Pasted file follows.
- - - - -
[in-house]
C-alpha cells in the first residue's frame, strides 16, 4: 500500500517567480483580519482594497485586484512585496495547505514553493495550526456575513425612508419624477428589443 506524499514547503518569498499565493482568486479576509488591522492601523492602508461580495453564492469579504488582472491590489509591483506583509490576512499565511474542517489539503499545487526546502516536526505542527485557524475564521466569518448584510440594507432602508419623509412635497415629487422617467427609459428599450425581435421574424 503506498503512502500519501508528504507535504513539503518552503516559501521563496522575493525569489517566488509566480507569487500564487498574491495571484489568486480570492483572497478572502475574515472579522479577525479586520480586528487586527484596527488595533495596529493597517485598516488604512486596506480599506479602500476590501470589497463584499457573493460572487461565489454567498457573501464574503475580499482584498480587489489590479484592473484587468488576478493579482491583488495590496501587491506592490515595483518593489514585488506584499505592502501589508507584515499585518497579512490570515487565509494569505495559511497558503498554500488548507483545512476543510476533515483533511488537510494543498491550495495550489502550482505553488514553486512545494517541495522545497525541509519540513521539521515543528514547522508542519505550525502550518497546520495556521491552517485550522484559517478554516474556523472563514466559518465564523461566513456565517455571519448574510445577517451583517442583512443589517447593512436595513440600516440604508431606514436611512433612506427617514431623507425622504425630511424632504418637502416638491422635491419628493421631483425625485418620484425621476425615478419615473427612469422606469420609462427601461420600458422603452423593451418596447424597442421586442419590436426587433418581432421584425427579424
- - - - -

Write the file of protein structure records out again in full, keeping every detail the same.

[in-house]
C-alpha cells in the first residue's frame, strides 16, 4: 500500500517567480483580519482594497485586484512585496495547505514553493495550526456575513425612508419624477428589443 506524499514547503518569498499565493482568486479576509488591522492601523492602508461580495453564492469579504488582472491590489509591483506583509490576512499565511474542517489539503499545487526546502516536526505542527485557524475564521466569518448584510440594507432602508419623509412635497415629487422617467427609459428599450425581435421574424 503506498503512502500519501508528504507535504513539503518552503516559501521563496522575493525569489517566488509566480507569487500564487498574491495571484489568486480570492483572497478572502475574515472579522479577525479586520480586528487586527484596527488595533495596529493597517485598516488604512486596506480599506479602500476590501470589497463584499457573493460572487461565489454567498457573501464574503475580499482584498480587489489590479484592473484587468488576478493579482491583488495590496501587491506592490515595483518593489514585488506584499505592502501589508507584515499585518497579512490570515487565509494569505495559511497558503498554500488548507483545512476543510476533515483533511488537510494543498491550495495550489502550482505553488514553486512545494517541495522545497525541509519540513521539521515543528514547522508542519505550525502550518497546520495556521491552517485550522484559517478554516474556523472563514466559518465564523461566513456565517455571519448574510445577517451583517442583512443589517447593512436595513440600516440604508431606514436611512433612506427617514431623507425622504425630511424632504418637502416638491422635491419628493421631483425625485418620484425621476425615478419615473427612469422606469420609462427601461420600458422603452423593451418596447424597442421586442419590436426587433418581432421584425427579424